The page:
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Intro to Ethics of Perception in Nanocognition - English

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Intro to Ethics of Perception in Nanocognition - English

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Contact: TechnologyPhilosopher@gmail.com


Tags: machine ethics, machine ethics interfaces, 2.0,cognition,cognitive nanorobots, ethics, ethics of perception, nanocognition, nanorobot, nanotechnology, nanotech, perception, philosophy, philosophy of mind


Description: What kinds of ethics should nanorobotic cognitive aids have? Cognitive nanorobots, an analog to medical nanorobots, could have applications in cognitive enhancement and perceptual aid such as bias reduction, memory management (access, suppression), and personalized ethics optimization. It is important to consider what kinds of ethics modules may be appropriate for inclusion in cognitive nanorobots. A number of core philosophical questions arise such as the possibility and desirability of knowing a true and objective reality, and selecting different realities. The philosophy of Bergson and Deleuze is used to investigate and propose an ethics of perception


The Ethics of Perception in Nanocognition contemplates the idea of having on-board cognitive nanorobots in our brains to aid with cognitive activities like perception, and explores what kinds of ethics modules might be appropriate for how we want cognitive nanorobots to guide our perception. Cognitive nanorobots are the analog of medical nanorobots for facilitating and improving the processes of cognition like perception and memory, a sort of NanoNeuroProsthetics. The Ethics of Perception in Nanocognition includes a number of previously unconsidered topics in philosophy, social science, and nanotechnology. We have not yet considered the idea of cognitive nanorobots, nor that of an ethics of perception, partly because having only one unalterable means of perception has meant that we have failed to question the ethics of our existing perception. Cognitive nanorobots can be seen in the context of the trend of portable and wearable computing that has already shown quick movement across the digital divide through cell phones, and now wearable tech like smartwatches and Google glass.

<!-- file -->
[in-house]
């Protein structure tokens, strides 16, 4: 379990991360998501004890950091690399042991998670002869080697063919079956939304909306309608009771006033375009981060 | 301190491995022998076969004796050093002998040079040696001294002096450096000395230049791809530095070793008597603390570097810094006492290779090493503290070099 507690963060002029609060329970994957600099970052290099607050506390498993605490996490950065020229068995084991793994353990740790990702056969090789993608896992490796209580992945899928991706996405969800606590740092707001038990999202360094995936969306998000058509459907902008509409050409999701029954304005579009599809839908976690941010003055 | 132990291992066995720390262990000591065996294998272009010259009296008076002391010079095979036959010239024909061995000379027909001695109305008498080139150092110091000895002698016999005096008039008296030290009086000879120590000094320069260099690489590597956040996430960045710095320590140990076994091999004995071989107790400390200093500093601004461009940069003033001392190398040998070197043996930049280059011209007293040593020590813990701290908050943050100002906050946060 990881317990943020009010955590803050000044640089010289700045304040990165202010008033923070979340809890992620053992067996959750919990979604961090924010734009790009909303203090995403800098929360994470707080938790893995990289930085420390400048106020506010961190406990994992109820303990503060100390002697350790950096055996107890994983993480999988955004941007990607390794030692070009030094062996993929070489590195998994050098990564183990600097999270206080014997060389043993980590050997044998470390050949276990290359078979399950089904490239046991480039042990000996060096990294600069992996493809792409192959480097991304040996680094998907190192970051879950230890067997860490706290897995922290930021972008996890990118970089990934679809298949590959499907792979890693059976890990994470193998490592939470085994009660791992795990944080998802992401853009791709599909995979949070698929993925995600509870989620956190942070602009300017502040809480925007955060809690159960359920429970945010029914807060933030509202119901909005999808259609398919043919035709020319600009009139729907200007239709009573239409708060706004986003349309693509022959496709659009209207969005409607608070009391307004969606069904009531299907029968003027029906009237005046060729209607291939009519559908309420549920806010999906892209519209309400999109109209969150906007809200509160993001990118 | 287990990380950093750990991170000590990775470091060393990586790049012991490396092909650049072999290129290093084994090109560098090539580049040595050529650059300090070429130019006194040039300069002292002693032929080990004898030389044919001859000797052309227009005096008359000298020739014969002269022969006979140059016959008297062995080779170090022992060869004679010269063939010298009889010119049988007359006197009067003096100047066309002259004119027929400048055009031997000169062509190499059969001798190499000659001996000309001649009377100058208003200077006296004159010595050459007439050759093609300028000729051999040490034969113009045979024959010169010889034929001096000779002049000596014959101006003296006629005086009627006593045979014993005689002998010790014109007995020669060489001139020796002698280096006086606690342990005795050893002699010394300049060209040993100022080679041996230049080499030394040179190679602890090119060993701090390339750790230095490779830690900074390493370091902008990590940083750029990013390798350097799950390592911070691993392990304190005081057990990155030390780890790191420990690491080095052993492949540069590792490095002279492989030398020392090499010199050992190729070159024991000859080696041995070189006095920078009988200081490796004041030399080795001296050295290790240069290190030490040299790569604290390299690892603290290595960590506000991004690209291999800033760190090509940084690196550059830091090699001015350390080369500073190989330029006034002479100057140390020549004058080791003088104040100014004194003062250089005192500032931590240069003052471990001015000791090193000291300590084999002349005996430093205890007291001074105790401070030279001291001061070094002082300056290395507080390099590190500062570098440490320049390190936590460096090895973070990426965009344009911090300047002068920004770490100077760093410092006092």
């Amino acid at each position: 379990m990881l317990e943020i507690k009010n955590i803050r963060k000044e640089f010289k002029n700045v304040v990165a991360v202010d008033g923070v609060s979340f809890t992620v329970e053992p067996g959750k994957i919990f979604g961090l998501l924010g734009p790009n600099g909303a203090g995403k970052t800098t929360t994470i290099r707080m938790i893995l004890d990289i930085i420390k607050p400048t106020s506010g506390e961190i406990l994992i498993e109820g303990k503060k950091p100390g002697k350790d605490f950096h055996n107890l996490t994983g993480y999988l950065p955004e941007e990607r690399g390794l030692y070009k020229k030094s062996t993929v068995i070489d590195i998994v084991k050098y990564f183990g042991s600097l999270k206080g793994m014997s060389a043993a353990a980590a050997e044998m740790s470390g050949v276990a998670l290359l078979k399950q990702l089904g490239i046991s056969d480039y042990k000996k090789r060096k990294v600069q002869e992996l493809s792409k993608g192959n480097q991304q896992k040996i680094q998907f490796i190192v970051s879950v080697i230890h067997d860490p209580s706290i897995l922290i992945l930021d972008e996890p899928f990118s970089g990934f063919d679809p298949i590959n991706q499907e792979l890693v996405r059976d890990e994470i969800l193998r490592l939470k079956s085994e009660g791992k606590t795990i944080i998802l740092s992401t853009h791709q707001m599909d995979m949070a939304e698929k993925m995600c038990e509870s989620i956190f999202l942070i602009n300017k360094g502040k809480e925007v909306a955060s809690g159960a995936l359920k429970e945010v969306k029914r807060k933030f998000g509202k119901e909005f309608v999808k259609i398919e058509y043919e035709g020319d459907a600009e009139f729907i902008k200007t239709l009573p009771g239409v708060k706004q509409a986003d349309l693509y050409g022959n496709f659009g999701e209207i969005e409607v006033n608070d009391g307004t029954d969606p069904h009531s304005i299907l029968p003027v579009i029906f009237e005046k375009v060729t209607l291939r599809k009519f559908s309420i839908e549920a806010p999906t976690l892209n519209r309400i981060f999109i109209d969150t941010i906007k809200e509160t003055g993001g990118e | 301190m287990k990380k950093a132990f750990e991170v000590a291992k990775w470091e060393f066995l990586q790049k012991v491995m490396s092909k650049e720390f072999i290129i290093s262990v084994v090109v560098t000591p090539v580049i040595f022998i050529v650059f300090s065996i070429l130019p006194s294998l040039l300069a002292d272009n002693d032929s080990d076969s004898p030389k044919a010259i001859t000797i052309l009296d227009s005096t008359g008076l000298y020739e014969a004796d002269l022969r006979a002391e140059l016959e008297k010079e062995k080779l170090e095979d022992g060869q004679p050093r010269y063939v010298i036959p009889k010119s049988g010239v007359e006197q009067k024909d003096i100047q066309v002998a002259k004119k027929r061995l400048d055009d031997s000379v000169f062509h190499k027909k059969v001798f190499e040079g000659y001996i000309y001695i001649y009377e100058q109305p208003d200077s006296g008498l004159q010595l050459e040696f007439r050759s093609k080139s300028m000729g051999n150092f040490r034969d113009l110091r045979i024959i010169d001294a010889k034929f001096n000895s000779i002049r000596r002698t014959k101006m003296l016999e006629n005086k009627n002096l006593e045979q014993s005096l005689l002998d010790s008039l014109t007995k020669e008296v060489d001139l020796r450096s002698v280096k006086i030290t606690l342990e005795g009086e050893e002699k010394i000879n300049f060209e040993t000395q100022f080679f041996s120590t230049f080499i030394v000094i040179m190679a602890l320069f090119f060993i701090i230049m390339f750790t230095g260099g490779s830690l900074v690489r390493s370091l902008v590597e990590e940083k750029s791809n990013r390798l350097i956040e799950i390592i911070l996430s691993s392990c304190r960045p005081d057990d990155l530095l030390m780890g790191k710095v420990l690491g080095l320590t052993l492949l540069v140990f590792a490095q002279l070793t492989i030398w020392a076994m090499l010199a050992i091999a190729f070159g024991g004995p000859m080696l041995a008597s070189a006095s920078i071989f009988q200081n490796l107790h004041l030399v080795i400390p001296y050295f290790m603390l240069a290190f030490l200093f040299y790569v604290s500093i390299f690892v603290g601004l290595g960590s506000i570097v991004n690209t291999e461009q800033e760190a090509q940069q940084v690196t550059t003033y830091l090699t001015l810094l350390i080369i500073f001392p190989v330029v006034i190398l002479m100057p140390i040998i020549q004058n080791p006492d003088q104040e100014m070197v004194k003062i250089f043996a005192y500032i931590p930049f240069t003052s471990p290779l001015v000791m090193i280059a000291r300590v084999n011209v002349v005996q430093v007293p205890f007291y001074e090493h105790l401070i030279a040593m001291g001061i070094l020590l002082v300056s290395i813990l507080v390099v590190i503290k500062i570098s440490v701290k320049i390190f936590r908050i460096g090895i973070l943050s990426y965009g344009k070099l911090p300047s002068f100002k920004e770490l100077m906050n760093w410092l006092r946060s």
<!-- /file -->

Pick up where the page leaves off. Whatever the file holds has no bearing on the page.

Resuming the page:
An Ethics of Perception -  Since our project is developing an Ethics of Perception, we need to connect perception and ethics. There is a moving transition to see ethics not as a topic of morality in the 1.0 mindset of limiting behavior but in the 2.0 sense of creating a life that is affirmatory and expansive. We see this trend in several philosophers. Heidegger encourages us to heed the call of conscience and live an authentic life outside of the they-voice of the crowd. Bergson suggests that our spontaneity of action gives us free will, and that we should tune into the subjective experience of life including experiencing time as duration, a melding overlap of states instead of fixed spatial blocks on a calendar. Foucault cautions us to be aware of the life’s pervasive micropower relations including top-down institutionally-imposed visible biopower, and the more insidious invisible disciplinary power that we apply to our own thought and behavior, self-disciplinary power. Deleuze and Guatarri continue this thought, exhorting us to eliminate microfascisms everywhere in our thinking and behavior, and become closer to our desires (biological and otherwise) as a productive force. Ranciere too moves beyond ethics as morality and instead sees it as a capacity or way of organizing of human experience which can be deployed in many ways including to improve equality. Next let’s interpret this affirmative perspective of an ethics 2.0 into the context of an ethics of perception.